October 2017: Opioids and Narcan
Throughout the media, it is common to hear several cases of people overdosing on opioids. Opioids are defined as “chemicals that are either derived from the opium poppy or are synthetically manufactured by pharmaceutical companies” (Albright College Gable Health and Counseling Center Naloxone (Narcan) Policy). Opioids come in a variety of prescription medications, such as heroin, oxycodone, hydrocodone, and morphine. It is common for a person to overdose on opioids due to their effects on the human body. Opioids decrease an individual’s consciousness and breathing, due to their attachment to brain receptors that are responsible for breathing.
In order to create awareness for the opioid epidemic, we must first be aware of the risk factors. While an individual is using an opioid, they begin to build up a tolerance, which occurs when the individual must ingest more of the opioid in order to feel the same effects as before. The tolerance will reduce after stopping use, but this is where the risk of overdose becomes more prevalent. After taking a break, the individual tends to return to the same amount of the drug they had been using before, which is too much for their body to take, resulting in an overdose.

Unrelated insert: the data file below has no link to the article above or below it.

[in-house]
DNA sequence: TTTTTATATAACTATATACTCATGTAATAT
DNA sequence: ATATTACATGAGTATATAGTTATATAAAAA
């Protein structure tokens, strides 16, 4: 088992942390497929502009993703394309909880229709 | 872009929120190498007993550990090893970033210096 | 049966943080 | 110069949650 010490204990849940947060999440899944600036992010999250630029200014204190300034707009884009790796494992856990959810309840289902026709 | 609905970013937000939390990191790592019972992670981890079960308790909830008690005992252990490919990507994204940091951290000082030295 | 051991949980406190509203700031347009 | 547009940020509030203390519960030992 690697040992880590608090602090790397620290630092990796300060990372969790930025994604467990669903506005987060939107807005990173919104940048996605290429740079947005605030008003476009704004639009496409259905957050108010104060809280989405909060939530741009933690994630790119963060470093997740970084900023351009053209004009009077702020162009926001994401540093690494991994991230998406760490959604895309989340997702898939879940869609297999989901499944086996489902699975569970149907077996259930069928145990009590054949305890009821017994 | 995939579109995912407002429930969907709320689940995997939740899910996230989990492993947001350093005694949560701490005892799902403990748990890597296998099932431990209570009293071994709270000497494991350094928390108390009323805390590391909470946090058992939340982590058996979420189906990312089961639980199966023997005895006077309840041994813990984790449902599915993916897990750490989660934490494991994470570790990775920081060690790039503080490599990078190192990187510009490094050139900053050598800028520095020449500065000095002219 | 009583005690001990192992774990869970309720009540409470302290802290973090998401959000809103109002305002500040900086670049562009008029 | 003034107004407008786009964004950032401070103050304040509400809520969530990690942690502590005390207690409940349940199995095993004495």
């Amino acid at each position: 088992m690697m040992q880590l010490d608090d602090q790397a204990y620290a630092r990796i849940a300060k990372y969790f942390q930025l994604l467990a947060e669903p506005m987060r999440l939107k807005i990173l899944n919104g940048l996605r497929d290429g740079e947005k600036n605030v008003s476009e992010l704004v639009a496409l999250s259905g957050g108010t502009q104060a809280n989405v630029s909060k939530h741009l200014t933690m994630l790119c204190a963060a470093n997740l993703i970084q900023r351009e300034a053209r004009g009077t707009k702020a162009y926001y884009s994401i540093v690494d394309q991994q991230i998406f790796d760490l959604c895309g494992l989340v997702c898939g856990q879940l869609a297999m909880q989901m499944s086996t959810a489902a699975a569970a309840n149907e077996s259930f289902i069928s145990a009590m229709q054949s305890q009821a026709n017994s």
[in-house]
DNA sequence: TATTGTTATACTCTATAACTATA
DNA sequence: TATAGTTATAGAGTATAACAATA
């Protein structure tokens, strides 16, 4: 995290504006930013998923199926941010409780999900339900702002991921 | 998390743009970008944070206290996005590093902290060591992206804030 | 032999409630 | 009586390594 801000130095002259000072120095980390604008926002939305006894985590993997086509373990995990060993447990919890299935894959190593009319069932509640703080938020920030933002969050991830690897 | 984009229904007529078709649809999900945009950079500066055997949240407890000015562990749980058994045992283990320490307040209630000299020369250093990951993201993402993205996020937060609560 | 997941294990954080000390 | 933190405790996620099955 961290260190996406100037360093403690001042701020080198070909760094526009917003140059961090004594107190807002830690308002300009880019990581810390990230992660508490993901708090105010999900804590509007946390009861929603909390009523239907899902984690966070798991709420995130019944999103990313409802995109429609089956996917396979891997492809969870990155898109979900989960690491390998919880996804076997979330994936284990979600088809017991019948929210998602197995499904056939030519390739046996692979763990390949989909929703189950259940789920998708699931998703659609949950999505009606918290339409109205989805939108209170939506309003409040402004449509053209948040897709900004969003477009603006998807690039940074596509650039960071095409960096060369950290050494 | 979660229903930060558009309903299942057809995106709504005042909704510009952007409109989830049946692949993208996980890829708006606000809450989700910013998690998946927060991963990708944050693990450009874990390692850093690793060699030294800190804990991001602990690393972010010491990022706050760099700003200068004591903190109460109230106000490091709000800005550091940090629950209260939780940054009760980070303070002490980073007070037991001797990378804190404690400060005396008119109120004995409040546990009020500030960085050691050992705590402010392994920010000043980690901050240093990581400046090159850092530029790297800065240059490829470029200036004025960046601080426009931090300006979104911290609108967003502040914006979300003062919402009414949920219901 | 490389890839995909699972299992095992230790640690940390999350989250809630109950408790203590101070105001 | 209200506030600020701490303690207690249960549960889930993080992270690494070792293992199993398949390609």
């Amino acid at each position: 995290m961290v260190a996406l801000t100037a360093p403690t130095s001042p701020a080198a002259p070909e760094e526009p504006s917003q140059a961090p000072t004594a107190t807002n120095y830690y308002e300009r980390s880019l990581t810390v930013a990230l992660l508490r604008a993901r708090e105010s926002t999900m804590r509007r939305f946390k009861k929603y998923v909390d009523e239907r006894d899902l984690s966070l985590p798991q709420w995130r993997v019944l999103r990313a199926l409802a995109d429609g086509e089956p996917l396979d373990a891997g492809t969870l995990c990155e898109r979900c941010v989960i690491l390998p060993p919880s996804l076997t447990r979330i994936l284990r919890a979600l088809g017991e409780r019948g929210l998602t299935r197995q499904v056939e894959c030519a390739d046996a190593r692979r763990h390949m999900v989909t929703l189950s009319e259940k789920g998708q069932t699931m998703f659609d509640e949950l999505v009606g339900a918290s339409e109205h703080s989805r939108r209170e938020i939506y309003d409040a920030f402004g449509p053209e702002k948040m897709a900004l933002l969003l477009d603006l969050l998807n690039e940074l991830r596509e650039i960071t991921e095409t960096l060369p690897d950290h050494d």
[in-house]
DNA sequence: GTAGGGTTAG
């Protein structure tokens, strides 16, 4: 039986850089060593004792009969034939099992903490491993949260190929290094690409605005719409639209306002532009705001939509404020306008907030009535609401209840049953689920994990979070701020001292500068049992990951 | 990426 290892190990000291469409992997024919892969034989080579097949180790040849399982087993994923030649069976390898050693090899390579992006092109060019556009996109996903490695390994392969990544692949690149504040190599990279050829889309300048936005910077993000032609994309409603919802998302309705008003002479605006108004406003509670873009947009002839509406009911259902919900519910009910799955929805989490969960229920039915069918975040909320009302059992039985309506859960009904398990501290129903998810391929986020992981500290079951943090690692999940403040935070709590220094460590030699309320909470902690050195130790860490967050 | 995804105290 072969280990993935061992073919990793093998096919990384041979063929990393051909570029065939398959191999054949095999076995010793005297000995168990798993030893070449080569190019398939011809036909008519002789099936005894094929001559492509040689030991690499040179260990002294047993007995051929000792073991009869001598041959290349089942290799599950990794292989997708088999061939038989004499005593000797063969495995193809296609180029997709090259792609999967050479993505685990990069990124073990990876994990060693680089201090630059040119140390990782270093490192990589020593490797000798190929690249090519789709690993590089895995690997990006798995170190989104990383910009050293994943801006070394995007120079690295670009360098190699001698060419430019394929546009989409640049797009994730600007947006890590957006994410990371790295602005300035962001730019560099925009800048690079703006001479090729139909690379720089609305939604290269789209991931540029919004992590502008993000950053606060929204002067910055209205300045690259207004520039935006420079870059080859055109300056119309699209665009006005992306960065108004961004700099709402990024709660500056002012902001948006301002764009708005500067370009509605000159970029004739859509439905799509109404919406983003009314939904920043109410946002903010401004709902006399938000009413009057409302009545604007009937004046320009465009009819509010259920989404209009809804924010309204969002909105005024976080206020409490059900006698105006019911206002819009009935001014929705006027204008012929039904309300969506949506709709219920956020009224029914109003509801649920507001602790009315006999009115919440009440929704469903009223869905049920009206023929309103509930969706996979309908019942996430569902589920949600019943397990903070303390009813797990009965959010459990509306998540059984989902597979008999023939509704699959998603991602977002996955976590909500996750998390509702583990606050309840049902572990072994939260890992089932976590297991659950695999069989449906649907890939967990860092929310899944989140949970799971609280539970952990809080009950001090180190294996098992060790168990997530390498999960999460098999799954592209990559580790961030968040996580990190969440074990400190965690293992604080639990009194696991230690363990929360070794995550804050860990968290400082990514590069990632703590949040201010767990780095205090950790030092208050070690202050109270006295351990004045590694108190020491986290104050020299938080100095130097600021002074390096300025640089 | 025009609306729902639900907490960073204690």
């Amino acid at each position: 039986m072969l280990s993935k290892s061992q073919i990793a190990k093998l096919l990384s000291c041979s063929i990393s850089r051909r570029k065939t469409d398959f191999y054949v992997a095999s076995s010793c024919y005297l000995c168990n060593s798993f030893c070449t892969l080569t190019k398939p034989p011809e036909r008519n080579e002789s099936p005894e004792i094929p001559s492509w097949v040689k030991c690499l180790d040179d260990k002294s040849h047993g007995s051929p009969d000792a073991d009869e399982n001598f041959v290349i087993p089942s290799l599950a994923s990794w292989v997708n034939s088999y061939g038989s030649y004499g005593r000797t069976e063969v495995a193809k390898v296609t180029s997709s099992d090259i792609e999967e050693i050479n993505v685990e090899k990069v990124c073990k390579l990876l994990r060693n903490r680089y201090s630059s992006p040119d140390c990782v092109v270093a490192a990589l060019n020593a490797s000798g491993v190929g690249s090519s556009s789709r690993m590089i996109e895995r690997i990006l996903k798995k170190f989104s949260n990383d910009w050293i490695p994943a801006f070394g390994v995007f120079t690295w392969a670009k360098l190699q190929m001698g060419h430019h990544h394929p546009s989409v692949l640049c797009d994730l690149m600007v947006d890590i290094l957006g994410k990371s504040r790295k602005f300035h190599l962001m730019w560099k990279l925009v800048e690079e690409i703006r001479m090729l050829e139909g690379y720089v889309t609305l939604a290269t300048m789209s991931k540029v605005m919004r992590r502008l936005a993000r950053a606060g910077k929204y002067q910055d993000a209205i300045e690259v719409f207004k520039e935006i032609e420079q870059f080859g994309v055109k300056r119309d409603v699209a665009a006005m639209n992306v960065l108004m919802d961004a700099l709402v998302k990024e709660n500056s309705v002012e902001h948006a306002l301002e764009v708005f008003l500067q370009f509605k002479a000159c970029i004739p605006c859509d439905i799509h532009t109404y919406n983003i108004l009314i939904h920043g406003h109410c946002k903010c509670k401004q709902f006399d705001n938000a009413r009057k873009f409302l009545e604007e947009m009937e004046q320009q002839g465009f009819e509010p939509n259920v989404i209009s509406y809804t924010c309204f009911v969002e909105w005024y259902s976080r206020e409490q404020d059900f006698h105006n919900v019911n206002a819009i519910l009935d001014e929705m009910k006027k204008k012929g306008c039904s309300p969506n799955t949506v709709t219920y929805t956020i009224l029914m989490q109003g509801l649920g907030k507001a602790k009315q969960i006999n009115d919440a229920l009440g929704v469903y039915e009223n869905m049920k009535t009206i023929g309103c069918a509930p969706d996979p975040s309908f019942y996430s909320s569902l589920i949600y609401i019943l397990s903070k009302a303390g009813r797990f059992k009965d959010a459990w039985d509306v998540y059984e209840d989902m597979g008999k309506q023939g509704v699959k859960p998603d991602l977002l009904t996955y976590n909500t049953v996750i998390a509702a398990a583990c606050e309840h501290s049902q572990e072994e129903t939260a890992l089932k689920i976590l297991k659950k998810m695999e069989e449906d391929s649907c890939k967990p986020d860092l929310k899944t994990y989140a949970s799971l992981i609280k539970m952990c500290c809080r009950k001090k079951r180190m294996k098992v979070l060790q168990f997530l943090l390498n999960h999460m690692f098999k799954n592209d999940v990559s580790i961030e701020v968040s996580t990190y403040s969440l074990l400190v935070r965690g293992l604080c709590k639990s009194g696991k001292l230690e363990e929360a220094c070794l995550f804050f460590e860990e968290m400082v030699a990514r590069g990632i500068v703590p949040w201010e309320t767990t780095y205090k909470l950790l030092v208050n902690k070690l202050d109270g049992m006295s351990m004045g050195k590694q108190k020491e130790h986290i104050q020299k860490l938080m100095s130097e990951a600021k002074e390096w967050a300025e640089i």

How to recognize an overdose:
- Face is pale and feels clammy
- Blue tinge to the skin – usually lips, nail beds and fingertips show signs first
- Very limp body
- Heartrate is slow, erratic, or not present at all
- Passing out
- Choking sounds or gurgling/snorting sounds
- Breathing is slow, irregular, shallow, or has stopped
- Lack of response to stimulation
Multiple steps have emerged to decrease the prevalence of an opioid overdoses. Naloxone (Narcan) is a medication that works by blocking the opioid and not allowing it to attach to brain receptors. Narcan is capable of reversing the opioid related effects in an individual within two minutes. Even though it does not guarantee to save the individual’s life, it does increase the amount of time for them to receive medical attention.
If you have any questions regarding opioids or you are concerned that you may have an opioid addiction, please call the Gable Health and Counseling Center at (610) 921-7532.
~Jessica Fink ‘18